Homelessness in Boulder: What’s new, what’s working — and what’s left to do

Photo by Jon Tyson on Unsplash

Saturday, Sept. 23, 2023 (Updated Friday, Sept. 29)

As the United States grapples with an unprecedented and rising level of homelessness, Boulder is seeing some setbacks (like the failure to secure a permanent location for a day shelter; read more below) and many successes, even with the most difficult cases. 

But as rent continues to rise and the population of people experiencing homelessness grows larger and more vulnerable, much remains to be done. Boulder City Council discussed the system of services on Thursday, Sept. 28. (Read a Twitter thread of that discussion

Here are 6 key takeaways:  

1.) Vulnerability increasing

Back in January, Homeless Solutions Boulder County noted an uptick in “the most vulnerable” populations; that is, unhoused people with one or more documented disabilities. 

The data bears that out. Through June of this year, the rates of physical and behavioral disabilities are the highest they’ve been in four years, according to data collected during preliminary screenings.

More than 1 in 5 people reported three or more disabling conditions. That could be multiple physical disabilities, a physical condition in combination with substance use disorder, or “any other varying combinations of disabilities,” according to a city spokesperson.

Of individuals who had completed Coordinated Entry screenings in 2023 (through June 30)

  • 18.6% had a behavioral disabling condition
  • 6.9% had a physical disabling condition
  • 2.9% had Substance Use Disorder (only)
  • 4% had co-occurring conditions (behavioral health and substance use)
  • 20.4% had multiple disabling conditions

In Boulder and elsewhere, staff wrote in notes to city council, “the degree of vulnerability faced by people living outside is unprecedented.”

Homelessness increased this year among another vulnerable group: families with children. Scarcely a month into the school year, 366 students in Boulder Valley School District have experienced a period of homelessness, staff reported; 158 of them in the city of Boulder:

  • 67 students are sheltered but homeless
  • 73 are doubled up with another family
  • 7 are unsheltered
  • 11 are living in hotels

Increased demand is the continuation of a trend that started last year, when student homelessness reached a 10-year high within BVSD.

A homeless prevention program run by the Emergency Family Assistance Association (EFAA) assisted 526 families through June of this year, versus 416 in all of 2022. Vouchers for hotels have been provided to another 90 families by EFAA and the domestic violence shelter, SPAN.

“Domestic violence continues to be a primary factor” in family homelessness, city staffers wrote. “Some agencies report that a high percentage of families seeking assistance are single female head[s] of household.”

Family homelessness “disproportionately [affects] people of color; specifically, families identifying as Latino, with the percentage of other racial/ethnic groups represented at significantly higher rates than the general Boulder population.”

This news doesn’t write itself. Throw us some cash if you’ve got it, so we can keep this community news source free for all.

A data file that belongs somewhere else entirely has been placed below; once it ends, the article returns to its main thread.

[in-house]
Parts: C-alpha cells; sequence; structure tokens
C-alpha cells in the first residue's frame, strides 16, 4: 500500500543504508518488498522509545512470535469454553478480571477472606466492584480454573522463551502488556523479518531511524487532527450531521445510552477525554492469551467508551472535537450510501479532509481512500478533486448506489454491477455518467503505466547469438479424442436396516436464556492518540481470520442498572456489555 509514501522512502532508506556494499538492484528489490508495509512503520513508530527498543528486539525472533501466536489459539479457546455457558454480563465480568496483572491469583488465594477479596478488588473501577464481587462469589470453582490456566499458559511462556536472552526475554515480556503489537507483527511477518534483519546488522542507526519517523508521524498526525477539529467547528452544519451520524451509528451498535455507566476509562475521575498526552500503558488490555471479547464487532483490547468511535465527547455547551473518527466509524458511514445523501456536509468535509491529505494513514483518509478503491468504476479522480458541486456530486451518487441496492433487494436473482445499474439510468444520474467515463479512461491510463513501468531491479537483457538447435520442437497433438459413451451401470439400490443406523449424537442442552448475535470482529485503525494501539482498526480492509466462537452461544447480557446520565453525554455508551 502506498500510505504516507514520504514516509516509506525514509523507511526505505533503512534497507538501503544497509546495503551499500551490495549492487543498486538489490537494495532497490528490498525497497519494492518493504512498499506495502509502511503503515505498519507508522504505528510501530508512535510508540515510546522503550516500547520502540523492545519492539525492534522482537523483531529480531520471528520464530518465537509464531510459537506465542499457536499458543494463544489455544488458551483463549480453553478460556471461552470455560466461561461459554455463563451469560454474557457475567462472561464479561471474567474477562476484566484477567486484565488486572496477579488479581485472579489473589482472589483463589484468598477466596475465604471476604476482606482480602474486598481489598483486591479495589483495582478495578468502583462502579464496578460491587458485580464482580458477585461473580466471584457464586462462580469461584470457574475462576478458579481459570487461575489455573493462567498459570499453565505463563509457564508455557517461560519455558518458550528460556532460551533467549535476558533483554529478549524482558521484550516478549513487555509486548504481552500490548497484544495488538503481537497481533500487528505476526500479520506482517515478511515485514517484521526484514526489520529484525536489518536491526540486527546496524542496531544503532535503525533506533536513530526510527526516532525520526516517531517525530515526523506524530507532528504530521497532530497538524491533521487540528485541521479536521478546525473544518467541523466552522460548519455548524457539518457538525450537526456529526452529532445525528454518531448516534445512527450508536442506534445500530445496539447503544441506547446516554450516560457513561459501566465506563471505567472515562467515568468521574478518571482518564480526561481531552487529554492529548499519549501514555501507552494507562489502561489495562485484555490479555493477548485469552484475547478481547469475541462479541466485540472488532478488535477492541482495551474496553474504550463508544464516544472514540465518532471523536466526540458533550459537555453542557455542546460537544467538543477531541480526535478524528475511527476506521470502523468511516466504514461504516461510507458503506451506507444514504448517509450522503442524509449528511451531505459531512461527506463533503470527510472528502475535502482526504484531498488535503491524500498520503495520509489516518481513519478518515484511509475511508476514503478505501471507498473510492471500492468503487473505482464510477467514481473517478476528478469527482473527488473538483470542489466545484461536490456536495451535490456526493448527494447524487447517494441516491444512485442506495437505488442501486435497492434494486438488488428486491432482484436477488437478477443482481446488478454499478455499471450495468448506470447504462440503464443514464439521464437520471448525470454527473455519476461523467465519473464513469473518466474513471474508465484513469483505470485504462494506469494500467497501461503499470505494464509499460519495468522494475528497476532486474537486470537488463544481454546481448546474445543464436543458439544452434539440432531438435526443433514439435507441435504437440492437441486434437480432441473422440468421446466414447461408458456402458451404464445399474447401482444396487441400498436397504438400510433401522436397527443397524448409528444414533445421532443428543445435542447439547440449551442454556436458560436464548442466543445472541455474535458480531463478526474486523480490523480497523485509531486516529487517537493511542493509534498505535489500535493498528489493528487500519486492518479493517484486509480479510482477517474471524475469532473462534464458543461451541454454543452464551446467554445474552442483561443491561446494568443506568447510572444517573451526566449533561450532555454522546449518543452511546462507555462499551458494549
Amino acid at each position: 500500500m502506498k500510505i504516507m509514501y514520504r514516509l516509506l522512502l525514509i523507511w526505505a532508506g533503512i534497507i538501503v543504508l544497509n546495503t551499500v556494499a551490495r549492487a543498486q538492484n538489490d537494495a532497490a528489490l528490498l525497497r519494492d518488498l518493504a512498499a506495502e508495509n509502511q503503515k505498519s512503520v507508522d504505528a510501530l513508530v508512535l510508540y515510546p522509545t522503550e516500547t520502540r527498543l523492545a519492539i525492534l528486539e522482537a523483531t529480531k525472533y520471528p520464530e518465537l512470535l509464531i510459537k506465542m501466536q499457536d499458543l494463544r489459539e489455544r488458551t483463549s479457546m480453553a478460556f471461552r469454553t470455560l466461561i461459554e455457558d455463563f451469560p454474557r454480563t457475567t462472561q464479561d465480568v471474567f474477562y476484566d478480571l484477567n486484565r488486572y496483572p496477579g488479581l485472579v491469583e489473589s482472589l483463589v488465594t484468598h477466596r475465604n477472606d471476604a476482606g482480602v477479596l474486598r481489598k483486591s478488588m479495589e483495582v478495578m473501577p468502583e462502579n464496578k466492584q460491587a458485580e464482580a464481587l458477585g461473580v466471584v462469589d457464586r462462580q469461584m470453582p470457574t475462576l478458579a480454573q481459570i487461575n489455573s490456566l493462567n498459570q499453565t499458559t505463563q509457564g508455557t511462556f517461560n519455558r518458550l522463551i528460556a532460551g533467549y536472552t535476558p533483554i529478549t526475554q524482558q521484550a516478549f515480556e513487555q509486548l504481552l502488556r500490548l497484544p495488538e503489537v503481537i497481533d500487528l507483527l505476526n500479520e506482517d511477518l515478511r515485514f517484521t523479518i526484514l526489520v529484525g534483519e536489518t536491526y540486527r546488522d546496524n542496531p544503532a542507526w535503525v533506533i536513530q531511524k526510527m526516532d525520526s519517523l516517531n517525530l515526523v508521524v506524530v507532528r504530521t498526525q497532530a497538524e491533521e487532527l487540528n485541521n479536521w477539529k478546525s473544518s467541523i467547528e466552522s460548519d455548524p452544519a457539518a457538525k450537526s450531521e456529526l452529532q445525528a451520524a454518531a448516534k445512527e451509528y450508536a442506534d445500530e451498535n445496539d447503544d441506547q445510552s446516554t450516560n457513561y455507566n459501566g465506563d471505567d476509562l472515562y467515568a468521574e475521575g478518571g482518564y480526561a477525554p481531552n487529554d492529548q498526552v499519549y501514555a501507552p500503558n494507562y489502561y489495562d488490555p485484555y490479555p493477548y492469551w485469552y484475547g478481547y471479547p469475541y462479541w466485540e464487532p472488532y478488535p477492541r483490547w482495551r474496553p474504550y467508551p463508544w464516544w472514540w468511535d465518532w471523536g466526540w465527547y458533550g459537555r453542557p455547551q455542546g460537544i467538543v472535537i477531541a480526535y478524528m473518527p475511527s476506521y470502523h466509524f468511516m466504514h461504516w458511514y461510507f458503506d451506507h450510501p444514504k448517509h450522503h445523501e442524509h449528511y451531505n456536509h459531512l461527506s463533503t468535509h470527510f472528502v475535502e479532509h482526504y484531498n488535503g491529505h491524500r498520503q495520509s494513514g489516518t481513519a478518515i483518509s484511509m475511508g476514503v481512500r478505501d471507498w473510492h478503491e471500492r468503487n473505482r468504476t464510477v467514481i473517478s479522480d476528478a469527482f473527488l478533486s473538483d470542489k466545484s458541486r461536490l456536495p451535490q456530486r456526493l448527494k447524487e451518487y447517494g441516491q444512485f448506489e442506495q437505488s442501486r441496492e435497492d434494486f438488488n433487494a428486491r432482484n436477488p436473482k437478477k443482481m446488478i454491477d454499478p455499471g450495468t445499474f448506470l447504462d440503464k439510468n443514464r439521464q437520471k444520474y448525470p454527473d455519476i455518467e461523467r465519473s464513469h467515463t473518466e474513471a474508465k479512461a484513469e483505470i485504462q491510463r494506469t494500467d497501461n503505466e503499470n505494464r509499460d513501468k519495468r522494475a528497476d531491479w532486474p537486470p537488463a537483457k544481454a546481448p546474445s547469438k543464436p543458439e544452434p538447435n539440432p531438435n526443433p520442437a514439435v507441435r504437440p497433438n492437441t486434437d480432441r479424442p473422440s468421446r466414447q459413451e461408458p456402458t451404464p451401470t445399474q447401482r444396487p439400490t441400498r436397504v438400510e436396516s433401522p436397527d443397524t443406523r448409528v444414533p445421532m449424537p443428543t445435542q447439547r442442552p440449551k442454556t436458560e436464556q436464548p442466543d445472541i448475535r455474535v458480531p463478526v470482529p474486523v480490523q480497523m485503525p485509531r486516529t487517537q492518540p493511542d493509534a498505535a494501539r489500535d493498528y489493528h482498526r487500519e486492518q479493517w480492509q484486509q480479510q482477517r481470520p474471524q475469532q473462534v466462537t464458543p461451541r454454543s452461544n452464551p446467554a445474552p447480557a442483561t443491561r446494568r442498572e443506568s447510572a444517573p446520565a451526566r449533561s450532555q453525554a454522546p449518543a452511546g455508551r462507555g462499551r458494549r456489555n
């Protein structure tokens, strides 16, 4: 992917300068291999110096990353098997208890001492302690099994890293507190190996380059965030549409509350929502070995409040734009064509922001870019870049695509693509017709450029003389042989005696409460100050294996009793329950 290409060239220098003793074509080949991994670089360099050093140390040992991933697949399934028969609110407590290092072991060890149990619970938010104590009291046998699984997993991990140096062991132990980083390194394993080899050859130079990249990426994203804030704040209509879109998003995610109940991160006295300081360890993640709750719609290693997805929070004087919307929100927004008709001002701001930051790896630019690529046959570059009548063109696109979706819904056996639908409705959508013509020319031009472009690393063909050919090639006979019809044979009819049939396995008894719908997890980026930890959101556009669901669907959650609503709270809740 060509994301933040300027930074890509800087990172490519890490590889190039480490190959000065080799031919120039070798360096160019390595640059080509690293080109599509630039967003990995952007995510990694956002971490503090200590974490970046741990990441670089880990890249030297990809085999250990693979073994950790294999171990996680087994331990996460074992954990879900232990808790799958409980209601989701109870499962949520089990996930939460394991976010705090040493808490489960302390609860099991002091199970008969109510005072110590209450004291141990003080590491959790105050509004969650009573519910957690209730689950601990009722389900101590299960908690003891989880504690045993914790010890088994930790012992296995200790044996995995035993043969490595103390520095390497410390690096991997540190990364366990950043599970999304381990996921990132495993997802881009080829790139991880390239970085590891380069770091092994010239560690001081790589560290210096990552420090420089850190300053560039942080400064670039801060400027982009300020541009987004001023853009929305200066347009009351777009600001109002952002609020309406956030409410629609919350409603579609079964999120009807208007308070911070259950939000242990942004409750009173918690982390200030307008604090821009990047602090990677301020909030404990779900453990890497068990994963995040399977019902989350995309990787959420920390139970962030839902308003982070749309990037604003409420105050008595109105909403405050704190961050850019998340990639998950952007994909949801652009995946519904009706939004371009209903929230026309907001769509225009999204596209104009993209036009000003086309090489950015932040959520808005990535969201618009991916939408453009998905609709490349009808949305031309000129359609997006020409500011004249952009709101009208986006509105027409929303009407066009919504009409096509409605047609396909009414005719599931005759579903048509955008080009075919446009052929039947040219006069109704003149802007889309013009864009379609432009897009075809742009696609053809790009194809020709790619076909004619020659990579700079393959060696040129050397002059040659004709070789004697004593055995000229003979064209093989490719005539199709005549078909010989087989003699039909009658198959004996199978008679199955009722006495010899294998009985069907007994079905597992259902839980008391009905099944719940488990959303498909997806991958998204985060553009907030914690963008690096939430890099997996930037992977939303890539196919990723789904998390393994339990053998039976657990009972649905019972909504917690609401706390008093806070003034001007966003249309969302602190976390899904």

2.) Some successes amid the crisis

In the last year (June ‘22 to June ‘23) Boulder County has placed 197 people into permanent housing, accounting for the majority (64%) of “exits” from homelessness. While not all outcomes are tracked, 75% of people housed through programs at Bridge House and Boulder Shelter for the Homeless are still housed.  

Programs for particular populations were finding success as well. Boulder Shelter for the Homeless bought 12 housing units for people with long criminal histories or sex offender status; both make it extraordinarily difficult to rent housing. Nine such people were housed and remain housed in the units; the remaining three are being prepared to be leased.

The municipal court’s diversion program helped house 22 people so far in 2023. Participants are those who interact frequently with the courts; they can have their cases dismissed (for low-level municipal crimes only, like camping or smoking in public) in exchange for taking steps toward being housed, such as getting a Social Security card or applying for benefits.

The court shared data for 124 individuals. Before being housed, they had a collective 3,614 cases in state or municipal court. After being housed? 43 cases, total — a 99% reduction.

“For people who are unhoused,” former Municipal Judge Linda Cooke told city council in April, “being housed basically stops them committing crimes.”

Hospital stays and emergency room visits are also being reduced through a new program that pairs frequent users of Boulder Community Health with a case manager. Between July 1, 2022 and June 20, 2023, 12 people were housed; three others have vouchers and are actively looking for homes.

Among that group:

  • Emergency room visits are down 84%
  • The length of hospital stays has been reduced 70%
  • There has been a 63% reduction in “acute care admissions” (cases in which a person’s condition required in-patient care)

Helping with this work is HSBC’s new landlord relationship manager. In April, city staff reported that 19 new property owners had collectively housed 53 formerly homeless folks. 

3.) New and more targeted services

Six new programs have been started in the past 14 months: 

  • Building Home, a program to help people stay housed. It includes a housing retention team (within Boulder Shelter) peer support and daytime programming (run by Focus Re-Entry)
  • BCH + Boulder Shelter case manager pilot (mentioned above)
  • Housing acquisition for hard-to-house populations (mentioned above)
  • Respite services
  • Tribe Recovery

Respite care and Tribe Recovery have yet to be fully implemented.

Contracts are being finalized for respite services, which will start next year. The first two years will be paid for with a $2 million grant from the state. 

The target population is unhoused people who have recently been discharged from the hospital, but who still need care. The program aims to reduce mortality, hospital readmissions, calls for emergency service and to begin working with residents on housing or long-term care.

Project Recovery, which provides services for individuals with substance abuse issues, began outpatient services in October 2022. The City of Boulder and Boulder County jointly bought a home for residential treatment in August; services began this month.